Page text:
AquaFuel Research Develops New Emulsion Fuel

September 25, 2002 by Jeff Shepard

AquaFuel Research Ltd. (Sittingbourne, Kent) has been awarded the Smart Award grant from the Department of Trade and Industry’s Small Business Service for its development of a new emulsion fuel, called Aquafuel, which combines water and diesel oil with castor bean oil for reduced emissions. The new fuel was created by British industrial chemist Paul Day, who blended the ingredients in an attempt to find a way of cutting harmful emissions in fuel. The new generation of emulsion fuels, which involve adding water, are dispersed as tiny droplets in fuels such as diesel, petrol, heating oil and kerosene. The milk-like fuel emulsions have long been the holy grail of fuels because they provide massive increases in combustion efficiency. More efficient burning means more power per litre, as well as dramatic reductions in both smoke and polluting emissions like nitrous oxides. The new fuel can be used without the need for expensive conversions.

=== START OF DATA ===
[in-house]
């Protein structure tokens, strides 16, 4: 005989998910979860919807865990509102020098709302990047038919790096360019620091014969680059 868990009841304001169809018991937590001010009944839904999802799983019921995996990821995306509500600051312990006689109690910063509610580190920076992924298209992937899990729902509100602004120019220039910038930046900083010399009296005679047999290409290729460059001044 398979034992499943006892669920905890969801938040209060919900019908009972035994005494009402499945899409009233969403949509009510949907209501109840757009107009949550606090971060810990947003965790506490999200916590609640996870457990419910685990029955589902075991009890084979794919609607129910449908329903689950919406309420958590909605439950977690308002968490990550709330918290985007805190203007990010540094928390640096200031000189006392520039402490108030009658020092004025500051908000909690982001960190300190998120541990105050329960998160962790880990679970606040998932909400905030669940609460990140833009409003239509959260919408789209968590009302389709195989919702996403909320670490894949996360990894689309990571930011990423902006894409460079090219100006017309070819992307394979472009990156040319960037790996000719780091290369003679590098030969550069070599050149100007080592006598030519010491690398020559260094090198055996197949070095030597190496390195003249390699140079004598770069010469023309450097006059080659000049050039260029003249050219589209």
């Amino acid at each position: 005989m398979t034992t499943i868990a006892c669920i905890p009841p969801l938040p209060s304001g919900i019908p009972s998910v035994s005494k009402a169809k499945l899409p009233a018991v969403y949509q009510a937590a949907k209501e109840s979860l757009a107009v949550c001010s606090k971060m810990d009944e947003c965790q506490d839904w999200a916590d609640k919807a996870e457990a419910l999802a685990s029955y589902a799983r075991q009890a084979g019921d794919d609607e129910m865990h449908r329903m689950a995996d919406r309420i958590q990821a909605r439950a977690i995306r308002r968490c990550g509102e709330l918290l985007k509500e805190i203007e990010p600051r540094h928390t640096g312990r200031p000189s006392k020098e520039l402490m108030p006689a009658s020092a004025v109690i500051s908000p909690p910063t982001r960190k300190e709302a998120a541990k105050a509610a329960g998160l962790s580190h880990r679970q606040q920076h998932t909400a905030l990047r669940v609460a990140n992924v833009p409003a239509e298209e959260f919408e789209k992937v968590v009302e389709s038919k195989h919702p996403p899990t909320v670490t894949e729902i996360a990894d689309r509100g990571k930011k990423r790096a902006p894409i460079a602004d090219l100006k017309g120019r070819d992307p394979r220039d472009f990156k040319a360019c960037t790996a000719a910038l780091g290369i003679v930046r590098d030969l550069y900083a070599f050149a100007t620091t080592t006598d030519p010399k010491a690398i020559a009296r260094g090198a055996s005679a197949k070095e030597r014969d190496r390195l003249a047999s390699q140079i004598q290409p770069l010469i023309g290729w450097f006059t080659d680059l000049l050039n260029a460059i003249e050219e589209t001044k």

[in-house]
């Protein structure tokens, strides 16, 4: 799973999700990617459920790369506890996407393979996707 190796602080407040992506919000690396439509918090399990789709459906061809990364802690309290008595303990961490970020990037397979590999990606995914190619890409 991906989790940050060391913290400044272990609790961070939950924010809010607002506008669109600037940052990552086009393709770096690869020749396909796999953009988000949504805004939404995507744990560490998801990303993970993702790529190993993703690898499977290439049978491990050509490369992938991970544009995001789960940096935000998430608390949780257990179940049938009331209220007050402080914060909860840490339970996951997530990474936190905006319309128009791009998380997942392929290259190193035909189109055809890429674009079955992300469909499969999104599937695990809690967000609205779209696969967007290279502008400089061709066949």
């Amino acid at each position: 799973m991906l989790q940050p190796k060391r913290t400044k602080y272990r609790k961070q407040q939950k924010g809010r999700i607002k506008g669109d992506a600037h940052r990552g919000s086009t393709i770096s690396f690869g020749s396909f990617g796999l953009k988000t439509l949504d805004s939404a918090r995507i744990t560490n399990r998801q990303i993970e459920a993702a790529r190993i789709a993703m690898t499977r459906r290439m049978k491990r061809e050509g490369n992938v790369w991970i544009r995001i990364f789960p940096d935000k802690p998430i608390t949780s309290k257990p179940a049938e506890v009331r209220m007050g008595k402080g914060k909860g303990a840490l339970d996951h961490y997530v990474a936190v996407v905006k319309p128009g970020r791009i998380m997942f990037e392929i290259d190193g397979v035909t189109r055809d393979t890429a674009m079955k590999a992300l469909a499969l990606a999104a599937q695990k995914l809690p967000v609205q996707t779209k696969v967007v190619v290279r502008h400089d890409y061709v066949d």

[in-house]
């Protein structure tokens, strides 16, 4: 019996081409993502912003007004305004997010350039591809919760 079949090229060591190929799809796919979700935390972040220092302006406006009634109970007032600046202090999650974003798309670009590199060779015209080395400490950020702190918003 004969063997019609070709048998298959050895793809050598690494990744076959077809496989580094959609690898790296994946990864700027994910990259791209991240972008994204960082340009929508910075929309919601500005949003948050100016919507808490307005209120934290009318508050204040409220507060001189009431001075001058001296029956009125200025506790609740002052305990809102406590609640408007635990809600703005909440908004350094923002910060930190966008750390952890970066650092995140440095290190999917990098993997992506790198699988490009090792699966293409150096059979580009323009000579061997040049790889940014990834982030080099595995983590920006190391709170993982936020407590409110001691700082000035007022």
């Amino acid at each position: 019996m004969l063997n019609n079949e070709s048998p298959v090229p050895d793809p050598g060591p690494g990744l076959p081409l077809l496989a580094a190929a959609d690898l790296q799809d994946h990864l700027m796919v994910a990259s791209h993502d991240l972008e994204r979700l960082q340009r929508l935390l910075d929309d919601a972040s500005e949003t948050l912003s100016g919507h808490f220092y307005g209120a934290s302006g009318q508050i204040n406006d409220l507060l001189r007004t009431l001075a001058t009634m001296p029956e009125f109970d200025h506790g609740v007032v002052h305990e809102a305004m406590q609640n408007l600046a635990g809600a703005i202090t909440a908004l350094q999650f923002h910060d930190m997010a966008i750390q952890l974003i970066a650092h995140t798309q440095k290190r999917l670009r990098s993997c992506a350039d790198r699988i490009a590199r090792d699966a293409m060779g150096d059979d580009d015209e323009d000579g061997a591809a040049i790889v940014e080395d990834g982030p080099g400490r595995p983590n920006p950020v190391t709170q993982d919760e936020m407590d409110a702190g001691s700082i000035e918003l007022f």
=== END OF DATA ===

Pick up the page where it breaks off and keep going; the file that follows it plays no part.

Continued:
"The big problem with emulsion fuels is that oil and water don’t mix, so the fuels are not stable for more than a few weeks. For decades, companies around the world have tried and failed to solve this problem, but it has taken UK innovators Aquafuel Research to come up with emulsion fuels that have all of the benefits of clean combustion, but which are stable for years and are cheap to make," stated Day, founder and principal of AquaFuel Research. "It can be used in the same way as any other fuel, which is what makes it so exciting. It is a straightforward fuel, but this is very new chemistry."